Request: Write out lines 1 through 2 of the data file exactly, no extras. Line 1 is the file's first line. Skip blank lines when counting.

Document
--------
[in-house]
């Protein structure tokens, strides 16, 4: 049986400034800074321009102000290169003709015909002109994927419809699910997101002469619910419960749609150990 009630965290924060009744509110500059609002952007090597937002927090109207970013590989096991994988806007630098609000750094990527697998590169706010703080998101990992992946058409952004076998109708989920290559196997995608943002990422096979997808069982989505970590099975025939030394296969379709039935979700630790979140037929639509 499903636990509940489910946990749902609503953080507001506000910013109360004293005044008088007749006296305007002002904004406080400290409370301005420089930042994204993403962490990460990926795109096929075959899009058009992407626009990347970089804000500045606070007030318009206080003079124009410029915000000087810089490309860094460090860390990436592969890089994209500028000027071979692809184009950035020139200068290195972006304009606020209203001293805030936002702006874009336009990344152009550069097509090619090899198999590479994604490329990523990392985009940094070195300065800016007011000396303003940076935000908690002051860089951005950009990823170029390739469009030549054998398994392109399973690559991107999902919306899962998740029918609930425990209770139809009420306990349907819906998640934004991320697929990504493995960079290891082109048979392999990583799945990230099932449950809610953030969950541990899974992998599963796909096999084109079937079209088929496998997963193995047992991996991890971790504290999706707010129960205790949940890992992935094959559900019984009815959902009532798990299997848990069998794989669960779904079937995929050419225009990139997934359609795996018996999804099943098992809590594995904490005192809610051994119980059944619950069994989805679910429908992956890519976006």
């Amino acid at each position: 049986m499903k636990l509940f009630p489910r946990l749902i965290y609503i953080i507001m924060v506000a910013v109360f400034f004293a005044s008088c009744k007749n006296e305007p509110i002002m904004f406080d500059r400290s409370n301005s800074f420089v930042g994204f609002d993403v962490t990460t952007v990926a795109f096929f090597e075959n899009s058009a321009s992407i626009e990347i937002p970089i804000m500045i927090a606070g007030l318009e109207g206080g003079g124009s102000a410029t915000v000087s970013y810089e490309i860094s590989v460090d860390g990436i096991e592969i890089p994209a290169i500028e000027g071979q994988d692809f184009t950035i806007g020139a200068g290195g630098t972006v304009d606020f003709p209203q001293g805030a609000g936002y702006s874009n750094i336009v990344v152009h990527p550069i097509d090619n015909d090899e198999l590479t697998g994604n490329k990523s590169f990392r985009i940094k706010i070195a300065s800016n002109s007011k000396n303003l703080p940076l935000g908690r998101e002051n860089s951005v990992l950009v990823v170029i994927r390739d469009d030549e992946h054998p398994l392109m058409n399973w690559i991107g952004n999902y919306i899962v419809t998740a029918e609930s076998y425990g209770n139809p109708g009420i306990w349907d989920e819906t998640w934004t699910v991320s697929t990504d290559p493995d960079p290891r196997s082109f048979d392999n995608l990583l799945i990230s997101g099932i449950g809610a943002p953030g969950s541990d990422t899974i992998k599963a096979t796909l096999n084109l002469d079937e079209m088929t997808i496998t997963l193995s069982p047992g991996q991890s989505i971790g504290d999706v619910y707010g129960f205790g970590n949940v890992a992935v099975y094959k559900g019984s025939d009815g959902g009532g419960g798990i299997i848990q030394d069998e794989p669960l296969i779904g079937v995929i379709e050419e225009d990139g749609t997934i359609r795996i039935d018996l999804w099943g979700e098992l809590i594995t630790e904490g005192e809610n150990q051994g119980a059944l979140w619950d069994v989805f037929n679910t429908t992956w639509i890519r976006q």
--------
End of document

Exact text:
[in-house]
């Protein structure tokens, strides 16, 4: 049986400034800074321009102000290169003709015909002109994927419809699910997101002469619910419960749609150990 009630965290924060009744509110500059609002952007090597937002927090109207970013590989096991994988806007630098609000750094990527697998590169706010703080998101990992992946058409952004076998109708989920290559196997995608943002990422096979997808069982989505970590099975025939030394296969379709039935979700630790979140037929639509 499903636990509940489910946990749902609503953080507001506000910013109360004293005044008088007749006296305007002002904004406080400290409370301005420089930042994204993403962490990460990926795109096929075959899009058009992407626009990347970089804000500045606070007030318009206080003079124009410029915000000087810089490309860094460090860390990436592969890089994209500028000027071979692809184009950035020139200068290195972006304009606020209203001293805030936002702006874009336009990344152009550069097509090619090899198999590479994604490329990523990392985009940094070195300065800016007011000396303003940076935000908690002051860089951005950009990823170029390739469009030549054998398994392109399973690559991107999902919306899962998740029918609930425990209770139809009420306990349907819906998640934004991320697929990504493995960079290891082109048979392999990583799945990230099932449950809610953030969950541990899974992998599963796909096999084109079937079209088929496998997963193995047992991996991890971790504290999706707010129960205790949940890992992935094959559900019984009815959902009532798990299997848990069998794989669960779904079937995929050419225009990139997934359609795996018996999804099943098992809590594995904490005192809610051994119980059944619950069994989805679910429908992956890519976006």